Open Banking Explained

As part of the budget announcement on Tuesday the Federal Government announced an Open Banking regime for Australia.  This was expected by those in the Banking industry.  I personally have been attending sessions and helping write responses to various reviews for over eighteen months.  What was announced was in keeping with the Farrell Report that was released earlier in the year.

People outside of the Banking industry, and even some inside it that have been otherwise occupied, don’t really understand what it means.  I’ve been asked a number of times by friends and family what its all about and so I thought I’d write up a summary that explains Open Banking for the people that are likely to be most impacted – everyday Australians.  At the very least I can point people to this post and stop repeating myself.


Basically, Open Banking means that all the Banks will have to make the data they hold on us as customers available to apps and websites if we specifically allow it.  That last bit is really important.  The idea is that the customer is always in control of their data.

The best analogy of this is how apps access your Facebook account.  Most people have been asked by an app to provide access to their Facebook account to make a post or access contacts.  Under Open Banking an app like PocketBook or Spriggy would be able to ask a customer for their Banking data and, if the customer allows it, the app will be able to get account info or transactions directly from the Bank and use the data in some way that is solving a problem for the customer.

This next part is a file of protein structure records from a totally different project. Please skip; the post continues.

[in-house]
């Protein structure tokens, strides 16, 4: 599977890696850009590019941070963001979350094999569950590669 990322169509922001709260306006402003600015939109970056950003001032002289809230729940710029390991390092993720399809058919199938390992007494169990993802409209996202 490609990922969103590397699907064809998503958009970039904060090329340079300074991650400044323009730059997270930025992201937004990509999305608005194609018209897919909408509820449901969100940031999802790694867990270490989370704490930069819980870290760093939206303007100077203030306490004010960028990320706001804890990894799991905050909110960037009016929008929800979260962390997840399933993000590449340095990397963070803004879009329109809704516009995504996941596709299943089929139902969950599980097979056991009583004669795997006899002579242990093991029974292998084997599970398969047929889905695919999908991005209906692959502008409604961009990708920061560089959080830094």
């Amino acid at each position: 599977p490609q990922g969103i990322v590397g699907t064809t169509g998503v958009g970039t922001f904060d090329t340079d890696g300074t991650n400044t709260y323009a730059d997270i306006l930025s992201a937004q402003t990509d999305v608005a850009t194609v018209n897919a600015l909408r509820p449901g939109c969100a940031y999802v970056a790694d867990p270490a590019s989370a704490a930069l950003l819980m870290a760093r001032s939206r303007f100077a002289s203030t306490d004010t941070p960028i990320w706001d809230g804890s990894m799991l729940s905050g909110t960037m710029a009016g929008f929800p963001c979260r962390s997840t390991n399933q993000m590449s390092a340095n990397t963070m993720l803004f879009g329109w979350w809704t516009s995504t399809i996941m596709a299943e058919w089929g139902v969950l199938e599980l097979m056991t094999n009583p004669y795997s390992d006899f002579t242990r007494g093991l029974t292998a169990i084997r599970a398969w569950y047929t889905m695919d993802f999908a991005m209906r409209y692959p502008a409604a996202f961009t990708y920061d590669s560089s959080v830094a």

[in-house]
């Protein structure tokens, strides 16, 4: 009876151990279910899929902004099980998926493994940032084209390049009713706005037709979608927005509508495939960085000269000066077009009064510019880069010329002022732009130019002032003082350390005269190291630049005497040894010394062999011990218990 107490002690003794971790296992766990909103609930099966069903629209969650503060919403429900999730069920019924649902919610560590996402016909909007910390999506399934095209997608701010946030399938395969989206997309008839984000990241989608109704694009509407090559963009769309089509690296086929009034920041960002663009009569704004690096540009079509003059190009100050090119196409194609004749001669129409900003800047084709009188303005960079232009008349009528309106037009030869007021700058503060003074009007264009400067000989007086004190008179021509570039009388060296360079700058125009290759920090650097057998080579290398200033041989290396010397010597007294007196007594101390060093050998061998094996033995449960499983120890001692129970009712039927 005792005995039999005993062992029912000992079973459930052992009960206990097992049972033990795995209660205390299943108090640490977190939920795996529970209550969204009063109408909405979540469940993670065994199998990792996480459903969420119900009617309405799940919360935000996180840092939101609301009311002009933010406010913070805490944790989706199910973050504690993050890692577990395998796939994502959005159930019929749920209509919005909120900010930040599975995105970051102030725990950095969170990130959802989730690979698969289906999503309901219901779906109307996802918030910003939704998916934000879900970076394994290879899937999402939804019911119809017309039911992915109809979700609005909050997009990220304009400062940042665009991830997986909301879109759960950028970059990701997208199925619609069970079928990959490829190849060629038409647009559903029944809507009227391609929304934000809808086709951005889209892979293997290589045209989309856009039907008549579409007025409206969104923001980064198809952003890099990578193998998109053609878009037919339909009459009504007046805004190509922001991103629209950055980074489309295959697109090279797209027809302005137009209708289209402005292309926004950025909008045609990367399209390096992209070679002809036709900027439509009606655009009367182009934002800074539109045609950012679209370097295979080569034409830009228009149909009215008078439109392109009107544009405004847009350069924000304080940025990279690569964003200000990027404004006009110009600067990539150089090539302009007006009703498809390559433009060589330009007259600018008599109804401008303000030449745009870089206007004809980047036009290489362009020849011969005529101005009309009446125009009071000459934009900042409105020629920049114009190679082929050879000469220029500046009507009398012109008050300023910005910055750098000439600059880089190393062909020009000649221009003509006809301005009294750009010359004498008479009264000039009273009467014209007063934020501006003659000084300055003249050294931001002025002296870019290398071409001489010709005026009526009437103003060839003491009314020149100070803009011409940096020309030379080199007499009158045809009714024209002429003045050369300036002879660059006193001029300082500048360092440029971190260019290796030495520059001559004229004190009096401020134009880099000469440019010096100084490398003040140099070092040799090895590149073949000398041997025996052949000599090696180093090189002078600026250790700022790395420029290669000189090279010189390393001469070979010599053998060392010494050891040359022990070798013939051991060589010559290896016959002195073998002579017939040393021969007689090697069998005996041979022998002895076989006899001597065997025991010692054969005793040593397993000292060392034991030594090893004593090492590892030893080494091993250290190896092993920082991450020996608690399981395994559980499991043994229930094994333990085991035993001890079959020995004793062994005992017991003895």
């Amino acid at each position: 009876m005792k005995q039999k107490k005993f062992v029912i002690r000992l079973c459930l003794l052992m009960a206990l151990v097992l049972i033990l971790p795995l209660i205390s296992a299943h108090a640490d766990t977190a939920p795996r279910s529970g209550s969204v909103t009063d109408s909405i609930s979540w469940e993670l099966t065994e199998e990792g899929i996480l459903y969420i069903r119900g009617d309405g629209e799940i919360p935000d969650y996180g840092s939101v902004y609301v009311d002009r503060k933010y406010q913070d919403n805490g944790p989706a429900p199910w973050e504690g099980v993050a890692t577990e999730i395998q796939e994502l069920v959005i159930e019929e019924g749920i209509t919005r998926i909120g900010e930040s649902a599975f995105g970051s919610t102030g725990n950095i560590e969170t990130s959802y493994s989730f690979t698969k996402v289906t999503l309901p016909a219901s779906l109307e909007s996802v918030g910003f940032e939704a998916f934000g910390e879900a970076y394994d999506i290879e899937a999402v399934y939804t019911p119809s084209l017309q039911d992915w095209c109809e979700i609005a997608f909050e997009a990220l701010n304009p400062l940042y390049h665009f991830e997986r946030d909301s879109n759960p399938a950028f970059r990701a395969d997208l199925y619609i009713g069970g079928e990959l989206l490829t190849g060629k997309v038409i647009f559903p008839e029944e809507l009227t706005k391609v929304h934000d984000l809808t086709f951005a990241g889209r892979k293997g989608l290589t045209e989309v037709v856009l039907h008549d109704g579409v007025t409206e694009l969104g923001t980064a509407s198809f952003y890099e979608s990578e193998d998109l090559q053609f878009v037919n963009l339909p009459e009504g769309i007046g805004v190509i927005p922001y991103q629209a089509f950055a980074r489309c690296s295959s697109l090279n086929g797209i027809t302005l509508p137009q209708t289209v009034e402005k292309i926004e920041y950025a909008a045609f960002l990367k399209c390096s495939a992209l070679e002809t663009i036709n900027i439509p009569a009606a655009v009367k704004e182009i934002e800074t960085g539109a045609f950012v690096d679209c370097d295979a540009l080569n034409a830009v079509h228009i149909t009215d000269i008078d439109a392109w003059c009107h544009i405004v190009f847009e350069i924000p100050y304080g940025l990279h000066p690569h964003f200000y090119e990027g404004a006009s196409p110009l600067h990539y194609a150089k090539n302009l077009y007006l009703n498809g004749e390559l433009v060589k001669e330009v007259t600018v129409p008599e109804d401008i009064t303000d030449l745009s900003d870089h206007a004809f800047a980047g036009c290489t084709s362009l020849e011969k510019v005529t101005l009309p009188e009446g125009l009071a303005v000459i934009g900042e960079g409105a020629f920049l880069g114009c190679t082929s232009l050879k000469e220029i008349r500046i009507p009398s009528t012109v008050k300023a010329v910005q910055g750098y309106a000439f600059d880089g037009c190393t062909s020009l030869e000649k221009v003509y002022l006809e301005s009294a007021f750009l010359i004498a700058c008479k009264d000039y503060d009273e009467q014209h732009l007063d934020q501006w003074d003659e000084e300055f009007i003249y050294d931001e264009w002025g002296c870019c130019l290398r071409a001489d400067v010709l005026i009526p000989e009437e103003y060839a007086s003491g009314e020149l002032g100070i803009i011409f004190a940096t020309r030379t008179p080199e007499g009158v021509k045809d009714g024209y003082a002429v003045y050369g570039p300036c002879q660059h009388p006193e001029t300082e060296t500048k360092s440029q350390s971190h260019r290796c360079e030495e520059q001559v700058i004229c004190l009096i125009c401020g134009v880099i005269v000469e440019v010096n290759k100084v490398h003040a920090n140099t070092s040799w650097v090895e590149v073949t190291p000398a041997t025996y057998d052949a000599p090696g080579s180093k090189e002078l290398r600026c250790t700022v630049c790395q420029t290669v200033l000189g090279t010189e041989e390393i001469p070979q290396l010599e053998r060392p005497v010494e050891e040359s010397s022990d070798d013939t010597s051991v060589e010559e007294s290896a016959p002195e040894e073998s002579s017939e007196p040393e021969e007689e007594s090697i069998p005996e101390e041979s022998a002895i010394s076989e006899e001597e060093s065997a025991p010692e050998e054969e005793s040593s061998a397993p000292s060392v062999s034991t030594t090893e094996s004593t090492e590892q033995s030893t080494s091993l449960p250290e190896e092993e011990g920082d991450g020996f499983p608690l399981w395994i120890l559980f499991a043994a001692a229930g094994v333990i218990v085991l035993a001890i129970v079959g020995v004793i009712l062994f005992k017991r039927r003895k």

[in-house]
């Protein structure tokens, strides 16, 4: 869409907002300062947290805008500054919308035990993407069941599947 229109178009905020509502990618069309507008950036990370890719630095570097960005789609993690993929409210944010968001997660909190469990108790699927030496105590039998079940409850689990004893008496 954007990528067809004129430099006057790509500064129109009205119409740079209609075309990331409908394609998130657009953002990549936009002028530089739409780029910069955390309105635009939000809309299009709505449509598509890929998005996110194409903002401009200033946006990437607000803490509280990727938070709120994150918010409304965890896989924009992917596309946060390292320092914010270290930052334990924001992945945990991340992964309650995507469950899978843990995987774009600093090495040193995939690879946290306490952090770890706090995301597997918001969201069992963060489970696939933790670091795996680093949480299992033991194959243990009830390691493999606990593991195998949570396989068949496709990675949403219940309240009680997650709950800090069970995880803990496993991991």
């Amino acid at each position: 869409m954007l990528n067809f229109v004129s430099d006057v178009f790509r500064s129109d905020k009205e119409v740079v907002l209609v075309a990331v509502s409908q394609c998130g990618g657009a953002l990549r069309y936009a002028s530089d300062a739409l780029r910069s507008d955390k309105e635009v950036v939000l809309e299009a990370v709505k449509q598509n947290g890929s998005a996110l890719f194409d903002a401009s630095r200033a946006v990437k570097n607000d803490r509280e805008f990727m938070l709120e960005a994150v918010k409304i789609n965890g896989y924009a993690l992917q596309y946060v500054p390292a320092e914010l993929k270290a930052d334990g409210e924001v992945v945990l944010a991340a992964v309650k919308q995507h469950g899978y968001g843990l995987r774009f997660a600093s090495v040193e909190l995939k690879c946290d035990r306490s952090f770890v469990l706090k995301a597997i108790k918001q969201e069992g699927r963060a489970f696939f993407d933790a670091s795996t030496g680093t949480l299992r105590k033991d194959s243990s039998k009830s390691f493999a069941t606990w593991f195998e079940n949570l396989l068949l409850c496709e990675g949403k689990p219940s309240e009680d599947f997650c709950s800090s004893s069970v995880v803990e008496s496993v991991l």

For example, imagine you have accounts with multiple Banks (as most of us do).  To get a full picture of your money you have to log into three or four different Internet Banking apps that all have different capabilities and user interfaces.  Under Open Banking an app could be built that would ask for your permission and then show all of your accounts in one interface regardless of the Bank.

Another important aspect of the announcement is that it is based on the concept of a Consumer Data Right.  This right implies that we, as customers, own our Banking data and the Banks are simply stewards.  It is also an economy wide right so after Banking the Government is flagging that energy providers and telcos will be next.

Right now we’re talking about account information, balances, transactions and interest rates.  In the future we’ll be talking about energy costs and usage histories.


In the short term probably nothing.  In the long term it will completely change the way you do Banking.  If Bank data, especially transaction data, can be easily transferred on request then it will  change our world in ways that are hard to imagine.

A simple example would be as follows: I want to rent a house, so I give the real estate agent one time access to my Bank data.  From this they get my name (as confirmed by a Bank), contact details, and a summary of my spending habits without me having to fill in forms or provide pay slips.

Or, I give an app ongoing access to my transaction history and every time I buy something from KFC it sends me a notification telling me think about my health.  “Do you really need those wicked wings?”

Or, I have an app automatically donate a dollar to charity every time I buy a coffee.

There are infinite use cases.  The ones above are fairly benign and useful but, like with all new technologies, it can get a bit creepy sometimes.  The most off the wall idea that I have come across came from a hackathon where two young female engineers proposed the idea of a dating app that uses Open Banking data to attach an assessment of your wealth to your dating profile.  When they presented the idea everyone in the audience laughed and then abruptly went silent as they considered the implications.